Not only can mindmaps be applied to academic learning; they are also becoming more widely used for business purposes. Tony Buzan has, himself, written widely about the benefits to business from mindmapping with his recent book with Chris Griffiths: Mind Maps for Business: Revolutionise Your Business Thinking and Practice.
A couple of years ago, I also bought a licence for iMindMap for around £50 from ThinkBuzan – Official Mind Mapping software by Tony Buzan. This is certainly to be recommended if you prefer a textual version of mindmaps, with potential to transform them into pdfs or powerpoint presentations.
More widespread use of mindmaps in industry includes mindmaps becoming integrated with RSS readers as this article The advantage of using mind mapping software as an RSS feed reader demonstrates. Chuck Frey states:
“The fact is that mind mapping makes it possible to do some things with the content of your feeds that just aren’t possible with a conventional RSS feed reader.”
So there certainly are some interesting concepts still to be mapped out.
Example of a Legal Mindmap on Ecommerce Law
As an illustration, I have posted a rather detailed A3 mindmap on the legal regulation of e-commerce in the UK and in the EU HERE, including analysis of consumer rights and duties on businesses. These were notes for an honours exam on Computers and the Law at the University of Glasgow.
Ideas discussed in this single mindmap include the following:-
-Growing scale of e-commerce
-The E-Commerce Directive, esp Articles 9, 10, 11
-UK Implementation of the E-Commerce Directive in the 2002 Regulations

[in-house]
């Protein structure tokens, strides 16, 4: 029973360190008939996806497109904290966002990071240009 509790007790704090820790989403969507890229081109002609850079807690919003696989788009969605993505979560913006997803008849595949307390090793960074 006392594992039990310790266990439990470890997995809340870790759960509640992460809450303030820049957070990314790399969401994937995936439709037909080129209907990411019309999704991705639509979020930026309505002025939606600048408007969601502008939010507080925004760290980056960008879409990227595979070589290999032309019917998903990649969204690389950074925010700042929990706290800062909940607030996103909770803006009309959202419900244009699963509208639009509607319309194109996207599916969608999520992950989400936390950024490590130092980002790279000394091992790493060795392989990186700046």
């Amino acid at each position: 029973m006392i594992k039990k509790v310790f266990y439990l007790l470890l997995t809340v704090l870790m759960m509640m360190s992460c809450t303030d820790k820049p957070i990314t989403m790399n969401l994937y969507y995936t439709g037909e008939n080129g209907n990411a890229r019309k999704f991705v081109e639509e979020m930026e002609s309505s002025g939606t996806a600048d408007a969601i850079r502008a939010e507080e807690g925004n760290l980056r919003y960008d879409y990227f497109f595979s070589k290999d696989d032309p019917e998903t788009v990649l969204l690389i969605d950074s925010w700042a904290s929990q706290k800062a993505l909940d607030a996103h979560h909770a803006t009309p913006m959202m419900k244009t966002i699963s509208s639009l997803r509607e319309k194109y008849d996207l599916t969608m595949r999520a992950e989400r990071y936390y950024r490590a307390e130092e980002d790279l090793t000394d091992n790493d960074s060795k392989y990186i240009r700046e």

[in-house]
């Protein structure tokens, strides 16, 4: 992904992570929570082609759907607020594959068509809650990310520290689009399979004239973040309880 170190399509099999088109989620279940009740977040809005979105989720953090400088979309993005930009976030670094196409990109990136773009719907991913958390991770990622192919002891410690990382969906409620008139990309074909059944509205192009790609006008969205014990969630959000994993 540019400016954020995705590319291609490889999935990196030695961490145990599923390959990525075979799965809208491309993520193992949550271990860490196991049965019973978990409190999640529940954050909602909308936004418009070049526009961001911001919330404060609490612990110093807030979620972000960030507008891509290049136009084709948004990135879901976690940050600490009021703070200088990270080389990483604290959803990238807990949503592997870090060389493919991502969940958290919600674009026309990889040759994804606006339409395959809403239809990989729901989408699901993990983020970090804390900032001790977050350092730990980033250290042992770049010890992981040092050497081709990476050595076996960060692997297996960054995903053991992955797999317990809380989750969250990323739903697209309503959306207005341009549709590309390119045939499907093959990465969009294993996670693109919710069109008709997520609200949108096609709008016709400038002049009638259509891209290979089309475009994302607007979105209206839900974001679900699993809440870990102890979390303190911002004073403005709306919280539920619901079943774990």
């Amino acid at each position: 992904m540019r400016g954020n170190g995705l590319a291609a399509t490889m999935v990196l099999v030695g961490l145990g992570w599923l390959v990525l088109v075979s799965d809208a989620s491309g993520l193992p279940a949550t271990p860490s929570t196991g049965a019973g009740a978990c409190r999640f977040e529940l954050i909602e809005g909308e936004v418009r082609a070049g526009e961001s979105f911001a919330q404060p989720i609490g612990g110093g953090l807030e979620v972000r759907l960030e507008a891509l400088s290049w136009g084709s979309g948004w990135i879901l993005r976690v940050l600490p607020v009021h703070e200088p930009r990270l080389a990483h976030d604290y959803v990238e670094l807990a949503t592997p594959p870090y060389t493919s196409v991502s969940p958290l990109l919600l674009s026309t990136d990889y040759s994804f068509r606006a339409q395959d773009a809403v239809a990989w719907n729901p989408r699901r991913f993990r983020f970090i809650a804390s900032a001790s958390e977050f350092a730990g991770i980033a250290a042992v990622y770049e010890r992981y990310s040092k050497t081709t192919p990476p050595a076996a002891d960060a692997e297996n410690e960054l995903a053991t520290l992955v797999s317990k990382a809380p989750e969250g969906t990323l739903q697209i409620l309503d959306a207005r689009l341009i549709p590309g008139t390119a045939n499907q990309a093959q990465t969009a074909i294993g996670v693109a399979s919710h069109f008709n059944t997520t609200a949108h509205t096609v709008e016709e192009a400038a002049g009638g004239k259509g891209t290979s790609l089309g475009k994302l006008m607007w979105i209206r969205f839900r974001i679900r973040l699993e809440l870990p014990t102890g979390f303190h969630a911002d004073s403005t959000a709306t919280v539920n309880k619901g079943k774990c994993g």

-International Private Law considerations for e-commerce including choice of law and jurisdiction
-The Distance Selling Directive including implementation, rights of redress including Articles 8, 11, 12, 16, the right of withdrawal, esp Article 6, the duty to provide pre-contractual information, the easyCar case and other exceptions;
-Comment on whether or not e-commerce regulation in its current form is bad for business and good for consumer rights
Again, the link is https://wardblawg.com/wp-content/uploads/2010/12/SDC14189.jpg
Post your own legal mindmaps
If you have legal mindmaps of your own – and I know some of you will – please share them by following these steps and I will retweet to give them maximum exposure across the UK’s legal networks…
1. Use a digital camera to take a photograph of the mindmap;
2. Upload to your PC or Mac;
3. Register for free at my sister website http://youblawg.com;
4. Create new post and upload the image from your PC or Mac
5. Add tags such as “legal mindmaps”, use the SEO plugin and publish
A further great article on legal mindmaps from personal experience should also be consulted. It states, for intance:-
You’ll notice I haven’t stuck strictly to Tony Buzan’s advice of writing one key word per line. Based on my experience, I believe that for subjects that require you to learn large amounts of complex information in a short space of time you want to put down important points of law (in more than one word) and perhaps even write whole definitions. If you feel the need to write out a definition on your mind map, make sure that you break it down into pictures (the more personalised, humorous and exaggerated the better).
I’ll be posting further mindmaps over the next few months. In the meantime, if you’d like to get in touch regarding mindmaps for legal studies, for business or even for personal use, please do so at https://wardblawg.com/contact or comment below with your own personal experiences. It would be great to hear from you!
PS we’ve started to publish guides to some of the best lawyers and law firms in the UK, including the following:-
Best Employment Lawyers UK (London, Bristol, Manchester, Scotland & Beyond)
Best Settlement Agreement Lawyers & Legal Advice in the UK
Best Commercial Law Firms UK (London, Bristol, Manchester, Scotland & Beyond)
If you have any suggestions for firms that should be in these lists or extra advice you can provide for these guides (which will, of course, be credited to you), please do get in touch.